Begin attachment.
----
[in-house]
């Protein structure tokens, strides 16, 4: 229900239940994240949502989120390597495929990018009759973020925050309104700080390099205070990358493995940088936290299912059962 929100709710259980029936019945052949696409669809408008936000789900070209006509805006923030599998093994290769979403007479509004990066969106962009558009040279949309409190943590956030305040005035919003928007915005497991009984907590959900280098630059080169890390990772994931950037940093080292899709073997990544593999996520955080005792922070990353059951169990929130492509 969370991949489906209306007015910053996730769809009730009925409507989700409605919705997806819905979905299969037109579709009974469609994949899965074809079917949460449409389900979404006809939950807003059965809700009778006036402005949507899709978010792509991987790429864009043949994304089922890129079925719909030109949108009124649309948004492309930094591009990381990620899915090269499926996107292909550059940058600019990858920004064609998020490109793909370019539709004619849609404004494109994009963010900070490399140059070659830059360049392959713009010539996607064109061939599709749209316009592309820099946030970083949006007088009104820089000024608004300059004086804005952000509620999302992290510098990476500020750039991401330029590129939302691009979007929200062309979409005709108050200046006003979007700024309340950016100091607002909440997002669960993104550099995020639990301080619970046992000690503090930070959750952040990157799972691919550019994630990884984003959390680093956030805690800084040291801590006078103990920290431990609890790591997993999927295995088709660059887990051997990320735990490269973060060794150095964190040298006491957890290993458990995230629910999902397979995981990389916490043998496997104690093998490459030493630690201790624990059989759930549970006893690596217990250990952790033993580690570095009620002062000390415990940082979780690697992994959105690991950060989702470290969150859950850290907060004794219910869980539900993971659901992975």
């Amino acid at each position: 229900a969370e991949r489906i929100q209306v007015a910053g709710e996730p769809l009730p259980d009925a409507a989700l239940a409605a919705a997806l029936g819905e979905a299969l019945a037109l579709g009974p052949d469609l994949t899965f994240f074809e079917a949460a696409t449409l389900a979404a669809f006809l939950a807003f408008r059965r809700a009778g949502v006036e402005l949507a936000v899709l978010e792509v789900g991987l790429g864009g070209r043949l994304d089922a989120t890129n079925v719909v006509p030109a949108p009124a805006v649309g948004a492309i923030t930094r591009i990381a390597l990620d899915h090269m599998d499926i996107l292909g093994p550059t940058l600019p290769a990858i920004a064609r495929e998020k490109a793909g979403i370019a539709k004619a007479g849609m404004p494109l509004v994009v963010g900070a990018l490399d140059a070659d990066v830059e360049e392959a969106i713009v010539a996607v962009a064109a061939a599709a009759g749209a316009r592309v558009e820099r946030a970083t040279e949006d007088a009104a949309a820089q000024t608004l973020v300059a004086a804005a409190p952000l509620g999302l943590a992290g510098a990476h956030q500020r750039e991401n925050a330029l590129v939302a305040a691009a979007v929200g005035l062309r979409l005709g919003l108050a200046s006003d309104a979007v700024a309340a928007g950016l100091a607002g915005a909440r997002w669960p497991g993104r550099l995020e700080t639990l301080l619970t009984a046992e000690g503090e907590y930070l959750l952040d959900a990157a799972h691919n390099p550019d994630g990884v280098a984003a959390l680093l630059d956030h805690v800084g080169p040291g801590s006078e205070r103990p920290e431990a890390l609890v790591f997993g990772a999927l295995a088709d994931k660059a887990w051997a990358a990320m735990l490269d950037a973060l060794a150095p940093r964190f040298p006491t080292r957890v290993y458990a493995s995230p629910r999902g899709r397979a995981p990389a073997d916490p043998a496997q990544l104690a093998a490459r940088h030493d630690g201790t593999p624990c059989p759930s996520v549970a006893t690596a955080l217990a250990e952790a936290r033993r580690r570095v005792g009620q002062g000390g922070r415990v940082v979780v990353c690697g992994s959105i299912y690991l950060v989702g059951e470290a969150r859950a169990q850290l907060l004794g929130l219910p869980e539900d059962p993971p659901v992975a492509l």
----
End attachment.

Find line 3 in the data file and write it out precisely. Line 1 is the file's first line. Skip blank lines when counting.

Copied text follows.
């Amino acid at each position: 229900a969370e991949r489906i929100q209306v007015a910053g709710e996730p769809l009730p259980d009925a409507a989700l239940a409605a919705a997806l029936g819905e979905a299969l019945a037109l579709g009974p052949d469609l994949t899965f994240f074809e079917a949460a696409t449409l389900a979404a669809f006809l939950a807003f408008r059965r809700a009778g949502v006036e402005l949507a936000v899709l978010e792509v789900g991987l790429g864009g070209r043949l994304d089922a989120t890129n079925v719909v006509p030109a949108p009124a805006v649309g948004a492309i923030t930094r591009i990381a390597l990620d899915h090269m599998d499926i996107l292909g093994p550059t940058l600019p290769a990858i920004a064609r495929e998020k490109a793909g979403i370019a539709k004619a007479g849609m404004p494109l509004v994009v963010g900070a990018l490399d140059a070659d990066v830059e360049e392959a969106i713009v010539a996607v962009a064109a061939a599709a009759g749209a316009r592309v558009e820099r946030a970083t040279e949006d007088a009104a949309a820089q000024t608004l973020v300059a004086a804005a409190p952000l509620g999302l943590a992290g510098a990476h956030q500020r750039e991401n925050a330029l590129v939302a305040a691009a979007v929200g005035l062309r979409l005709g919003l108050a200046s006003d309104a979007v700024a309340a928007g950016l100091a607002g915005a909440r997002w669960p497991g993104r550099l995020e700080t639990l301080l619970t009984a046992e000690g503090e907590y930070l959750l952040d959900a990157a799972h691919n390099p550019d994630g990884v280098a984003a959390l680093l630059d956030h805690v800084g080169p040291g801590s006078e205070r103990p920290e431990a890390l609890v790591f997993g990772a999927l295995a088709d994931k660059a887990w051997a990358a990320m735990l490269d950037a973060l060794a150095p940093r964190f040298p006491t080292r957890v290993y458990a493995s995230p629910r999902g899709r397979a995981p990389a073997d916490p043998a496997q990544l104690a093998a490459r940088h030493d630690g201790t593999p624990c059989p759930s996520v549970a006893t690596a955080l217990a250990e952790a936290r033993r580690r570095v005792g009620q002062g000390g922070r415990v940082v979780v990353c690697g992994s959105i299912y690991l950060v989702g059951e470290a969150r859950a169990q850290l907060l004794g929130l219910p869980e539900d059962p993971p659901v992975a492509l």